jagger “toothed chisel” – is clearly connected.
Dag is now obsolete, except in some English and Australian dialects where it refers to wool clotted with dung (and thus hanging down) on a sheep’s backside. Jag however persisted, for a time coming to mean any dangling clothing-accessory. Walter Scott sometimes used the word to refer to a pouch or saddleba.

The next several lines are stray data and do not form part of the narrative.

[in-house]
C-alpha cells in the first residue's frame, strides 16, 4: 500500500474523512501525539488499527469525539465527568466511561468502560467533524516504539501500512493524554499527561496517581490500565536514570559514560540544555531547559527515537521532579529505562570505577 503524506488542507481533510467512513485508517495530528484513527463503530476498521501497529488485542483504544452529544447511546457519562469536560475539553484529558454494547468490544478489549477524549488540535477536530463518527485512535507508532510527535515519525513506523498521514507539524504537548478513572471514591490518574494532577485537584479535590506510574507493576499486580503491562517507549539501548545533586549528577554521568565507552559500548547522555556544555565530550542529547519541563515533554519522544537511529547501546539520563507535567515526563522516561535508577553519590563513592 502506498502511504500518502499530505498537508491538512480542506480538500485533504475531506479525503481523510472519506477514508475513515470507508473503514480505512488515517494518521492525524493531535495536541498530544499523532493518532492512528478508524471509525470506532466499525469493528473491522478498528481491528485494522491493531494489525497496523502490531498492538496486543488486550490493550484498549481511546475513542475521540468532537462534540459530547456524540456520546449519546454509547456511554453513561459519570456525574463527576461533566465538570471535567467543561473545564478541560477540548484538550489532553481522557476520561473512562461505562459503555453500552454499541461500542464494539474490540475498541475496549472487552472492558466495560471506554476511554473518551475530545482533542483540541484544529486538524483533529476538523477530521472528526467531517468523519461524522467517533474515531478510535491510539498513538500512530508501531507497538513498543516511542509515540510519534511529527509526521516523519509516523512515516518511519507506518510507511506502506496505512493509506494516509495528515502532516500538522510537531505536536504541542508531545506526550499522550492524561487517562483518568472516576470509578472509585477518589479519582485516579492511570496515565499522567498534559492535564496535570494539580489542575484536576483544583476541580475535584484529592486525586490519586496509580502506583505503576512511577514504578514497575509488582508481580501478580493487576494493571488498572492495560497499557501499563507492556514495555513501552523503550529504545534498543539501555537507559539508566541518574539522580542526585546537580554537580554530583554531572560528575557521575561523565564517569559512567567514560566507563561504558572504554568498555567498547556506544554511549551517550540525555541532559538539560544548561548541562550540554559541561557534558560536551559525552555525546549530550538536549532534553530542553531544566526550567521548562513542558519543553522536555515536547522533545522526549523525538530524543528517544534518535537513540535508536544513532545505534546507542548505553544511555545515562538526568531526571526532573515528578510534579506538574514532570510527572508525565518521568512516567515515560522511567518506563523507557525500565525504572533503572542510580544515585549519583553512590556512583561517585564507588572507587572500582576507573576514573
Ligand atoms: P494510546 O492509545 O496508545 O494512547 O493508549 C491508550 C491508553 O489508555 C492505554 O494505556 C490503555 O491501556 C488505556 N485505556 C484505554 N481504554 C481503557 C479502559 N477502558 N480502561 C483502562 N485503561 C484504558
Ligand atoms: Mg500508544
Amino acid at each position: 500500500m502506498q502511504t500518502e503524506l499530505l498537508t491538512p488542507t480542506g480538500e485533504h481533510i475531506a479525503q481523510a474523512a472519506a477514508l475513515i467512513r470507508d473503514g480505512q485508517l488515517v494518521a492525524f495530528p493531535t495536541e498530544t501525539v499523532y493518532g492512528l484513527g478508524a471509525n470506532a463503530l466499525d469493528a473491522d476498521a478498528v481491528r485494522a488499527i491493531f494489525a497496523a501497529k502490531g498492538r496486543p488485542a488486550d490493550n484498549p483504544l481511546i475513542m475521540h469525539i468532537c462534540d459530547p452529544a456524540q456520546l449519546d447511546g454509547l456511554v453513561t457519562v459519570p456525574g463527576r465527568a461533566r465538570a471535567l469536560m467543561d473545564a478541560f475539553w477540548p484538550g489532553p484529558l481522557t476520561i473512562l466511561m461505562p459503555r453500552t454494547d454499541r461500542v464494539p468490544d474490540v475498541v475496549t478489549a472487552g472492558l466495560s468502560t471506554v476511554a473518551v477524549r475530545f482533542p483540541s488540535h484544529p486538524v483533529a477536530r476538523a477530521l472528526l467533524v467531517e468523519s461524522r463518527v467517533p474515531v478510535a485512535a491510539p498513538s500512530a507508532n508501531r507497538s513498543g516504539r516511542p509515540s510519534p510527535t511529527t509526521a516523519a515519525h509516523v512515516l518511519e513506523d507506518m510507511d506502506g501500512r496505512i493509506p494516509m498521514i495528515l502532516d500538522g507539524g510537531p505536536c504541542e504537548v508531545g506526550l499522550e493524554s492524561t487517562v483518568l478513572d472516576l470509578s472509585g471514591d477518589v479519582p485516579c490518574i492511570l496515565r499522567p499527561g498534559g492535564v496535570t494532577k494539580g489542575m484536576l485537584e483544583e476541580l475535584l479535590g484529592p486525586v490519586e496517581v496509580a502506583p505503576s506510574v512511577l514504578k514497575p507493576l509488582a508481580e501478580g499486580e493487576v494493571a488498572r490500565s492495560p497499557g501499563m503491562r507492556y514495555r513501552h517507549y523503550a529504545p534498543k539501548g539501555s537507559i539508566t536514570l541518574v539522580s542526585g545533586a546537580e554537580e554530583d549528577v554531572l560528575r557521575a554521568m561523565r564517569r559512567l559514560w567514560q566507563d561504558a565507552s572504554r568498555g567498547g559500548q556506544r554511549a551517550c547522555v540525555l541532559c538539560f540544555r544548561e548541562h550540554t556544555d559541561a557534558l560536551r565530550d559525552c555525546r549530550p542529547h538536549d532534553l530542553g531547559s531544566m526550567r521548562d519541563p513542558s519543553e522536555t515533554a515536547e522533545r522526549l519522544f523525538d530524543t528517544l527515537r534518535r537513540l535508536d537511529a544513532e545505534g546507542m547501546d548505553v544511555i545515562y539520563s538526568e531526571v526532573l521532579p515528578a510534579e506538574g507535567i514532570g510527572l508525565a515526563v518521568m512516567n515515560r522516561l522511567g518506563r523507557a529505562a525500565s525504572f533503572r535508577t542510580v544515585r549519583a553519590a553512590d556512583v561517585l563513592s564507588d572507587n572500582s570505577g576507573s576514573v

But the relationship to cutting/ impaling/jabbing also developed, and in Scots this meaning has now become primary, both as a noun and a verb. Scott again, in The Heart of Midlothian (1818), offers a metaphorical example: “Affliction may gie him a jagg, and let the wind out o’ him”. The writer Allan Cunningham was doubtless thinking of such phraseology when he used the word in his long-forgotten romance Lord Roldan (1836): “‘What’s the sting of a nettle and the jag of a thorn to the scorching of eternal fire?” And of course you now know how mighty Partick Thistle acquired its nickname: ‘The Jags’.